Countries and international organizations continued to react with mixed stances on Kosovo's declaration of independence.
Following Serbia's ambassador recall from the United States in protest against America's recognition of Kosovo as "a sovereign and independent state," U.S. Secretary of State Condoleezza Rice called Serbian President Boris Tadic Monday to stress the two countries' "strong relationship."
She also called called Russian Foreign Minister Sergei Lavrov in a bid to iron out tensions between the two countries after Kosovo's unilateral declaration of independence.
Portugal's Foreign Minister Luis Amado said Monday that his nation was on the way to recognizing Kosovo as an independent state, but must first consult domestically and with other European Union (EU) nations.
"We will take a decision at the time we consider most appropriate in close dialogue with our European partners," Amado told Portuguese media from Belgian capital Brussels, where he was meeting with EU Foreign Ministers on the issue.
According to a statement issued after a heated meeting among EU foreign ministers, member states would individually decide, in accordance with national practice and international law, on their relations with Kosovo.
Bulgaria's Foreign Minister Ivailo Kalfin said Monday he would recommend the government establish relations with the authorities in Kosovo.
"Guided by the priority to maintain stability in the region as well as the solidarity with our EU partners, I will recommend to the Bulgarian government to adopt a decision, in accordance with national legislation, for establishing relations with the Kosovo authorities," Kalfin was quoted by local press as saying.
"This decision will be closely related to the further adoption by the Kosovo institutions of effective constitutional guarantees and other relevant legislation to ensure the fulfillment of the above mentioned principles as well as to the developments in Kosovo in the coming weeks," Kalfin said.
Australian Foreign Minister Ursula Plassnik announced Tuesday that the country intended to recognize Kosovo's independence.
"I'll suggest to the cabinet on Wednesday that we proceed with the recognition of Kosovo," said Plassink while attending the EU foreign ministers meeting in Brussels.
Swedish Prime Minister Fredrik Reinfeldt said Tuesday that Sweden was ready to recognize Kosovo. Swedish Foreign Minister Carl Bildt said earlier that a vast majority of EU nations are likely to recognize Kosovo in "one form or another" over the next month and Sweden will be well within that time frame.
In a statement issued Monday, Panama's Foreign Ministry said the country would act with caution over the unilateral declaration of independence by Kosovo.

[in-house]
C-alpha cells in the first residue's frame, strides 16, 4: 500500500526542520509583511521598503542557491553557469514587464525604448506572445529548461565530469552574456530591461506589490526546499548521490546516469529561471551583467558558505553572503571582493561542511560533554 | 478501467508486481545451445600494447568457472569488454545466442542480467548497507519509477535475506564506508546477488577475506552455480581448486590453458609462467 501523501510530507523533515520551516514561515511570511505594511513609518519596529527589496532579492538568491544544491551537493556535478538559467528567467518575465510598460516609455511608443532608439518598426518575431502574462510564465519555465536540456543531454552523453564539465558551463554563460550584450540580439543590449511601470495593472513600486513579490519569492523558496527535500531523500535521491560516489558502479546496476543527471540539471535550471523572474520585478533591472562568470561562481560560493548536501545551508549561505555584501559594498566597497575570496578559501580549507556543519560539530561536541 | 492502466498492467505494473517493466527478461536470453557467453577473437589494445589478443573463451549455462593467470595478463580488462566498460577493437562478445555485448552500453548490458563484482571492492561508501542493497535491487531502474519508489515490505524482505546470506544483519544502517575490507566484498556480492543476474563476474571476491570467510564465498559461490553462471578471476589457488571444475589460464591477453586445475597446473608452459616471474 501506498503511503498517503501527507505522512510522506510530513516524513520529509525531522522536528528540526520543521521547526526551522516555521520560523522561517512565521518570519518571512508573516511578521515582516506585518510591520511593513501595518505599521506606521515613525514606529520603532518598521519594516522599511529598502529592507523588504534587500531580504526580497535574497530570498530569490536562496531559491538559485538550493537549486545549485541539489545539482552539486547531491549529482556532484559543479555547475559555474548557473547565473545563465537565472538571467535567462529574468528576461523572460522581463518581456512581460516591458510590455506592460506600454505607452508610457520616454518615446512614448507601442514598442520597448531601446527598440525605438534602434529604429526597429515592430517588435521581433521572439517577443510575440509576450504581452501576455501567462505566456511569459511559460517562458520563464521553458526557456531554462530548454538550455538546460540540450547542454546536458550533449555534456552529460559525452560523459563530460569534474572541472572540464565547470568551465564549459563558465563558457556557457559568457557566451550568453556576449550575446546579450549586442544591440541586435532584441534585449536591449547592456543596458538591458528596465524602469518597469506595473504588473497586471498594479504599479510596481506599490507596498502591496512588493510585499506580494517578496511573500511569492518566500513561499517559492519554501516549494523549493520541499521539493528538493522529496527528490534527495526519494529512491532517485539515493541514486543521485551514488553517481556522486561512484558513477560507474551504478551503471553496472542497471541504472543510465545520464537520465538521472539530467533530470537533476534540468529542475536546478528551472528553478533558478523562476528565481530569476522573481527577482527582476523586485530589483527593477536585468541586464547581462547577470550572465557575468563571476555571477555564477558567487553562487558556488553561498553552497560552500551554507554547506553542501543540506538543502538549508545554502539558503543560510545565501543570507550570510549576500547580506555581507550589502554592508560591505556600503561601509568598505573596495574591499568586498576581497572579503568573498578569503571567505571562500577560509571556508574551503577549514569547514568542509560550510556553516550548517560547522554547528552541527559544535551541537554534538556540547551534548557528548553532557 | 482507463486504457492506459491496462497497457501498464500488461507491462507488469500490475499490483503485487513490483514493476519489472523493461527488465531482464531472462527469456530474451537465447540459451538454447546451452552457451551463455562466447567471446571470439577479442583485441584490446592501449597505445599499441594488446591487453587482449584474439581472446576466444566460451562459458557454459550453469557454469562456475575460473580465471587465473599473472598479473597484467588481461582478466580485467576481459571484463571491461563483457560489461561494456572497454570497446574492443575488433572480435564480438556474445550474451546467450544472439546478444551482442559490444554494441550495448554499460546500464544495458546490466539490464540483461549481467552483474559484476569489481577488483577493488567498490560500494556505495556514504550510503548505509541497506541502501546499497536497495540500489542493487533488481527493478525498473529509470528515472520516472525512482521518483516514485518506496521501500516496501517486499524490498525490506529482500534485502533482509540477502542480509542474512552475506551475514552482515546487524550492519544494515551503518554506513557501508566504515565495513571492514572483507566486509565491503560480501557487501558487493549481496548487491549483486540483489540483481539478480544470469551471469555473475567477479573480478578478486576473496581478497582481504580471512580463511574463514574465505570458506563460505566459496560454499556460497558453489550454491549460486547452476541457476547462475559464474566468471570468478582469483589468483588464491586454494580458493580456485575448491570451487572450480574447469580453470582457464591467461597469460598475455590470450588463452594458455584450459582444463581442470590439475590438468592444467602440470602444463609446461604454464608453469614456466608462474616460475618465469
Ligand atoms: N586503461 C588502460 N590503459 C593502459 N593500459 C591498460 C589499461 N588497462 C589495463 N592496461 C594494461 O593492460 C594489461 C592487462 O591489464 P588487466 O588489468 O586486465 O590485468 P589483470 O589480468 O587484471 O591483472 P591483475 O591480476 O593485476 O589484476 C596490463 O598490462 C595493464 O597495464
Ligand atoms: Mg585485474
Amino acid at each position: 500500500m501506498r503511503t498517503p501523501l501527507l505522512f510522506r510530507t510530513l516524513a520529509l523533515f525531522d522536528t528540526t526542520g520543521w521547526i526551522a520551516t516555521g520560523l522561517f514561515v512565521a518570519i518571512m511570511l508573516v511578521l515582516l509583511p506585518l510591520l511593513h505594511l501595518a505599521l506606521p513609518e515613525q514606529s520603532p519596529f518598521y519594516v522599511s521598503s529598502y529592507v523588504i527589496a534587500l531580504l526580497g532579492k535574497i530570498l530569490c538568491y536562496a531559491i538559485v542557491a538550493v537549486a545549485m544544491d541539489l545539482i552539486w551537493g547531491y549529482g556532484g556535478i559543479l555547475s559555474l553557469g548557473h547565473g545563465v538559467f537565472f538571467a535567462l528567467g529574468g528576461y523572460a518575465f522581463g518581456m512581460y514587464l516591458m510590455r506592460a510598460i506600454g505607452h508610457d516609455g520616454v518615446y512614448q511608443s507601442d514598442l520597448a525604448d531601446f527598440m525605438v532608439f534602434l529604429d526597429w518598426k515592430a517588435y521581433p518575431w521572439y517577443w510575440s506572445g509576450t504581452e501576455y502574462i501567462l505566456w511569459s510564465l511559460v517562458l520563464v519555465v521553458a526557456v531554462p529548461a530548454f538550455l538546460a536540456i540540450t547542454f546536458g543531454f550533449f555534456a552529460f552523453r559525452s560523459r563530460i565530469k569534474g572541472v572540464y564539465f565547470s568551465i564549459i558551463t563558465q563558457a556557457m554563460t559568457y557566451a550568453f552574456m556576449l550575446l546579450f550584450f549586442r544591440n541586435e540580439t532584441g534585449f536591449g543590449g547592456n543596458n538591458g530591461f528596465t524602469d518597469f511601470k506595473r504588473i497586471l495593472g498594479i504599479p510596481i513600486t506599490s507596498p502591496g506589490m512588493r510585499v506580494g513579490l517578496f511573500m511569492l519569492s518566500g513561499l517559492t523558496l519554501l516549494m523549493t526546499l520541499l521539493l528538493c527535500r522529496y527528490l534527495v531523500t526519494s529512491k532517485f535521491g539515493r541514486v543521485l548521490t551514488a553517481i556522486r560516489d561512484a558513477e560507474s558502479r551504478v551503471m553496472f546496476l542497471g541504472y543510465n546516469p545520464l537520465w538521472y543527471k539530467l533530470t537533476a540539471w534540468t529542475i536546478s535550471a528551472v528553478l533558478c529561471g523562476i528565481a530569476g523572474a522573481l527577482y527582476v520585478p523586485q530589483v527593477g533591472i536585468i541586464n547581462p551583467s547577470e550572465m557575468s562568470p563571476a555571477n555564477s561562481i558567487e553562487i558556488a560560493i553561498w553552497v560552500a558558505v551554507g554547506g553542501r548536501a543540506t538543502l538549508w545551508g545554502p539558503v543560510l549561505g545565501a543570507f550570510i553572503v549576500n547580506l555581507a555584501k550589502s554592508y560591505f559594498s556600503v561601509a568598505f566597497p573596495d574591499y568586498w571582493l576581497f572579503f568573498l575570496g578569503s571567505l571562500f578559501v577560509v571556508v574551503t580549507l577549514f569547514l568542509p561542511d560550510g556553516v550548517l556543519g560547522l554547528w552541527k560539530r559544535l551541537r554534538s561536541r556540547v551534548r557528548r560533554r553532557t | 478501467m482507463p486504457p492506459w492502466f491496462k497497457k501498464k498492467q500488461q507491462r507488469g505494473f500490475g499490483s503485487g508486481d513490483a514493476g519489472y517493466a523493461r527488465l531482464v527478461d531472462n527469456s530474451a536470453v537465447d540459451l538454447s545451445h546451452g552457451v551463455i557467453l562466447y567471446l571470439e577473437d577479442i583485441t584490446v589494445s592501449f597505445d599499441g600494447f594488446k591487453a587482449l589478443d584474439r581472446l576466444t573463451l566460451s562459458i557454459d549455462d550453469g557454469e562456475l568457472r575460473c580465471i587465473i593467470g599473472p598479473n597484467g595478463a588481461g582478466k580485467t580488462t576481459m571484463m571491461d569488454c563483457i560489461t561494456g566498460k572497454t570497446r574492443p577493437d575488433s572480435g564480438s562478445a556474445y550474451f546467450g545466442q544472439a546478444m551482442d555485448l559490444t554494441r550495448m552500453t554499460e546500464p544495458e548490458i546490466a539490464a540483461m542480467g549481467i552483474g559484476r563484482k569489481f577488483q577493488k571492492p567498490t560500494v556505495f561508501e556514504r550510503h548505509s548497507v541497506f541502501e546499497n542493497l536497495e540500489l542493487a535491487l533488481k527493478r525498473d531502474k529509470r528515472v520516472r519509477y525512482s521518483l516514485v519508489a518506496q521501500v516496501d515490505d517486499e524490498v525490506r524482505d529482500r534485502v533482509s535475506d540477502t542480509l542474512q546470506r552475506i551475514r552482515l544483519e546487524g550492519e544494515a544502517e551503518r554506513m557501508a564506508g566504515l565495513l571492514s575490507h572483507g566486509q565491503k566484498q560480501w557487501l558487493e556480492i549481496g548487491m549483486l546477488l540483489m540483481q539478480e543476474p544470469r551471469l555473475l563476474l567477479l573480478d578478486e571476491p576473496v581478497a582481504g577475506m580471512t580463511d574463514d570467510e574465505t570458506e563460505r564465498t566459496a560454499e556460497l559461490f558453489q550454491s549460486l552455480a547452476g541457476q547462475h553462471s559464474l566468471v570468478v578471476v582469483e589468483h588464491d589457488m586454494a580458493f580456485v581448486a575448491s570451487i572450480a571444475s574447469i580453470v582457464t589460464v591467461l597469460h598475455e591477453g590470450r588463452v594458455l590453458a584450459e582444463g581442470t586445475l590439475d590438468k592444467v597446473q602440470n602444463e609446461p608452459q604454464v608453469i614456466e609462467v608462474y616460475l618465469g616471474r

"The Panama government will act with a great deal of prudence faced with the unilateral declaration of independence issued by Kosovo, which hopes to separate itself from the former Yugoslavia," the statement said.
The Organization of the Islamic Conference (OIC) Secretary General Ekmeleddin Ihsanoglu meanwhile voiced support for Kosovo's independence.
"Kosovo declared independence after many years of making efforts for its people. We join in this happy result. The Islamic world will extend all support to the newly founded Kosovo," the Islamic organization said in a press release.
However, Spanish Foreign Minister Miguel Angel Moratinos Monday reiterated his country's decision not to recognize Kosovo as an independent state, saying the move infringed on international law.
"The Spanish government has always defended international law. It did so when deciding to withdraw troops from Iraq and it does so now when it comes to secession," Moratinos told Spanish media from Belgian capital Brussels.
The Romanian parliament announced Monday that it would not recognize Kosovo independence, highlighting fears that such a move could fuel separatist moves in the Balkans.
"Conditions to recognize the new entity are not fulfilled," the parliament said in a declaration which received overwhelming backing from deputies.
"The parliament stresses that the decision in Pristina and the potential recognition by other states of the unilaterally declared independence cannot be interpreted as a precedent for other areas."
Georgian Foreign Minister Gela Bezhuashvili said in an interview with the Tbilisi-based Rustavi-2 TV channel Monday that the Caucasus nation has no plan to recognize the independence of Kosovo.
Georgia's breakaway regions, South Ossetia and Abkhazia, have asked for recognition on their self-proclaimed independence after Kosovo.
Georgian Parliament Speaker Nino Burdzhanadze said earlier that Kosovo cannot be turned into a precedent for the two regions. "Kosovo is a special topic, and this issue may not be considered to be a precedent for resolving other conflicts," local media quoted her as saying.
Kosovo was a southern autonomous province within Serbia before the breakup of the Federal Republic of Yugoslavia.
The Albanian-dominated region, which was plunged into ethnic conflict in the 1990s, has been under UN administration since mid-1999, after NATO air strikes drove Serbian forces out of the province.
Kosovo's proclamation of independence has drawn a fierce backlash from Serbia, which insists Kosovo is an inseparable part of the country.
The Serbian Interior Ministry filed criminal charges against Kosovo Prime Minister Hashim Thaci, President Sejdiu and Parliament Speaker Jakup Krasniqi, accusing them of forming a false state on Serbia's territory.
Serbian President Boris Tadic called on all member states of the United Nations not to recognize Kosovo, and the Serbian Supreme Court dismissed Kosovo's unilateral declaration of independence as a null, void and illegal act.